The Pop-Up Globe criticised for tone-deaf casting. By Samantha Gianotti
The Pop-Up Globe’s latest production announcements have launched waves of criticism, as the company has co-opted the “Me Too” and “Time’s Up” movements in the promotion of their upcoming season, based around the theme of “Abuse of Power”.
The company’s decision to utilise the current momentum of the Me Too movement has been considered particularly inane, on the grounds that the company’s announcement centred around the promotion of all-male performances of Shakespeare’s Richard III and The Taming of the Shrew, under the guise of highlighting the abuse found within the dynamics of some of Shakespeare’s most famous plays.
Radio New Zealand reported that Pop-Up Globe founder Miles Gregory expected the announcement to be something of a controversial one.
“To perform [The Taming of the Shrew] all-male with a feminist reading is intriguing. It’ll be very funny but it’ll also make you think.”
However, the hypocrisy of exploring issues rooted within the Me Too movement with an all-male cast has not been lost.
“It’s an issue of women working in the theatre… It’s employment and opportunities for women that are lost when all the casting’s gone to men,” said filmmaker Julie Campbell.
In response to the (apparently, expected) controversy, a spokesperson for Miles Gregory told Radio New Zealand that the decision to continue with an all-male cast was in order to fall in line with the tradition of the Elizabethan era.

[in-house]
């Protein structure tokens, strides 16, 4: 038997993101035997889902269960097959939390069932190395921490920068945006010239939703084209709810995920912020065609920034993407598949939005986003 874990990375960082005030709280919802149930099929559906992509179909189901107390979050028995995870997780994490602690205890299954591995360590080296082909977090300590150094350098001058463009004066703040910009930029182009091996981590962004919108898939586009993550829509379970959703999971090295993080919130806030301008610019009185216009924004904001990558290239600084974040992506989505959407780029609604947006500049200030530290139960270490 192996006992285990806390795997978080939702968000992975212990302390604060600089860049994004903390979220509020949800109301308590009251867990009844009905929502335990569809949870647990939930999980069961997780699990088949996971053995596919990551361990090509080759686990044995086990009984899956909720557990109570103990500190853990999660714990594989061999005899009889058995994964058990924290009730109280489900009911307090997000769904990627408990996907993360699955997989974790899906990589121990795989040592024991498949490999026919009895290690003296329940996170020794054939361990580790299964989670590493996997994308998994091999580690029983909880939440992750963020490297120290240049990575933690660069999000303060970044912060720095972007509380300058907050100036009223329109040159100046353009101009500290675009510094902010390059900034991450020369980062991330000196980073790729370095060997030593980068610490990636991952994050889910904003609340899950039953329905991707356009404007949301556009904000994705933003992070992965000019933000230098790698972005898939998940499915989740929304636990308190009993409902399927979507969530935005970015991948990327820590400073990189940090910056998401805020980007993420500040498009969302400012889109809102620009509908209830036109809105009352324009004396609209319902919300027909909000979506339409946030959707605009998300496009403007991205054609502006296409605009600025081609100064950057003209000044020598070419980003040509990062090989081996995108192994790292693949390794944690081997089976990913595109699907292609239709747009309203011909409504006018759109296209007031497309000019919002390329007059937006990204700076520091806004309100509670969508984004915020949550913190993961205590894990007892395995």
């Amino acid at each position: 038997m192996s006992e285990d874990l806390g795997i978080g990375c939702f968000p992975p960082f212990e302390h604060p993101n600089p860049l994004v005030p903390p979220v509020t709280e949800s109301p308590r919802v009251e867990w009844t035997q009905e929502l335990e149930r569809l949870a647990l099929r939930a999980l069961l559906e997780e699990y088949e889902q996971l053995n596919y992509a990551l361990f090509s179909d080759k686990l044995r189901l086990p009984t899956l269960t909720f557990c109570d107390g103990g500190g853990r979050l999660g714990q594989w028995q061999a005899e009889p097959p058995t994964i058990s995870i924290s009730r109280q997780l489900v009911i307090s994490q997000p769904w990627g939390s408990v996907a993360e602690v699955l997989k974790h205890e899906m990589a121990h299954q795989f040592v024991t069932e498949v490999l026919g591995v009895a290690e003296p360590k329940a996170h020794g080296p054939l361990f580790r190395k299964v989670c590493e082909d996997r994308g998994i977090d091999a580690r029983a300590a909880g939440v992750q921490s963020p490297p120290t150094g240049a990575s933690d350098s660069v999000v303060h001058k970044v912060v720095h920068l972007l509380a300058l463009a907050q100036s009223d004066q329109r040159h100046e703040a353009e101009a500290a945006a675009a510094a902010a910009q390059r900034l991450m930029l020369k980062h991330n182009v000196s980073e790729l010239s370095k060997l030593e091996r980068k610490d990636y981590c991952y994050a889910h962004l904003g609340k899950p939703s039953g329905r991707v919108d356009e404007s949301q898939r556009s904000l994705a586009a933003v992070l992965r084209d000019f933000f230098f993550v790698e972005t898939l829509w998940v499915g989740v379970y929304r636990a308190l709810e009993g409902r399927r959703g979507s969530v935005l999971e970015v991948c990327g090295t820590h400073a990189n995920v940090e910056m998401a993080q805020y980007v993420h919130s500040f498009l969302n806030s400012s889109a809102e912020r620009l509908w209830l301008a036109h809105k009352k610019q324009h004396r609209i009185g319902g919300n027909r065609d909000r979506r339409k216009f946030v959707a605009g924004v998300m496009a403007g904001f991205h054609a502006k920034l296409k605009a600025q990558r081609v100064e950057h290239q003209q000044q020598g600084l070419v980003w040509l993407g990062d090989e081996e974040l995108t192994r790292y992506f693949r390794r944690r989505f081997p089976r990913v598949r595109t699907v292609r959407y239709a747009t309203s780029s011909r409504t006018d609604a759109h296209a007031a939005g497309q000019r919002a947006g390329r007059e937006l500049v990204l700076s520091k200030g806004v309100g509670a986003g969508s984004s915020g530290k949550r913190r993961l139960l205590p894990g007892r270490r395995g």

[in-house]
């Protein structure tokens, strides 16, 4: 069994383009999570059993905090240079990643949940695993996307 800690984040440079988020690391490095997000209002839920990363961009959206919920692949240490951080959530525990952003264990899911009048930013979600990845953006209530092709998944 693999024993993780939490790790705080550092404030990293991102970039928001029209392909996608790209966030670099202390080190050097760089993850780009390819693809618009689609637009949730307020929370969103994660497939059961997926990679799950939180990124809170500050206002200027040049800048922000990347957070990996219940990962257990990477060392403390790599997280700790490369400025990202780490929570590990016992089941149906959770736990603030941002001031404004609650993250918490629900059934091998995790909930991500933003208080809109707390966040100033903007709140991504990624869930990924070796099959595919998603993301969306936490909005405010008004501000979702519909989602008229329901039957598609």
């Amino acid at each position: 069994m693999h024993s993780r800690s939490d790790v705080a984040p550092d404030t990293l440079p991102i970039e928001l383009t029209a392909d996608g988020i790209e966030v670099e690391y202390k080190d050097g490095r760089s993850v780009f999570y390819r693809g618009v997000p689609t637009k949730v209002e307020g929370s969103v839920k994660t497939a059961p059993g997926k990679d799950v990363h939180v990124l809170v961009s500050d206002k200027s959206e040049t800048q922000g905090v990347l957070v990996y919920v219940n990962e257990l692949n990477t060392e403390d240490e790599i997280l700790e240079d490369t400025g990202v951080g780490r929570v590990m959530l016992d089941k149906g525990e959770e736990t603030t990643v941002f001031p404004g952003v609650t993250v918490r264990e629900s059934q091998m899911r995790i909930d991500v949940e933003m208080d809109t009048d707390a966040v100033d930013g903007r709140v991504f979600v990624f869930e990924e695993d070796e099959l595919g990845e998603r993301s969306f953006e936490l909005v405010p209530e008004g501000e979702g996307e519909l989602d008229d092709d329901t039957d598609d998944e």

Penny Ashton, writing for the Spinoff, responded: “On that I call bullshit. If the producers rode to work on a donkey, treated strep throat with some ‘eye of newt’ and couriered their press releases by pigeon, then I’d commend their authenticity. But you know what has moved on in the last four hundred odd years along with technology? Women’s rights.”
The impact of the Me Too and the Time’s Up movements has been felt the world over, as women have called for resounding change in relation to sexual harassment and abuses of power. The Pop-Up Globe’s preservation of the (all-male) status quo is patently at odds with the ethos of the movement, assimilating a cause focused on empowerment for women and using it to brighten the spotlight of their male counterparts instead.
Ashton continued: “Cast who you want, just do not ever trade in women’s pain to promote it, do not ever trade in historical women’s exclusion to justify it and do not look surprised nor act hurt when we call that shit out.”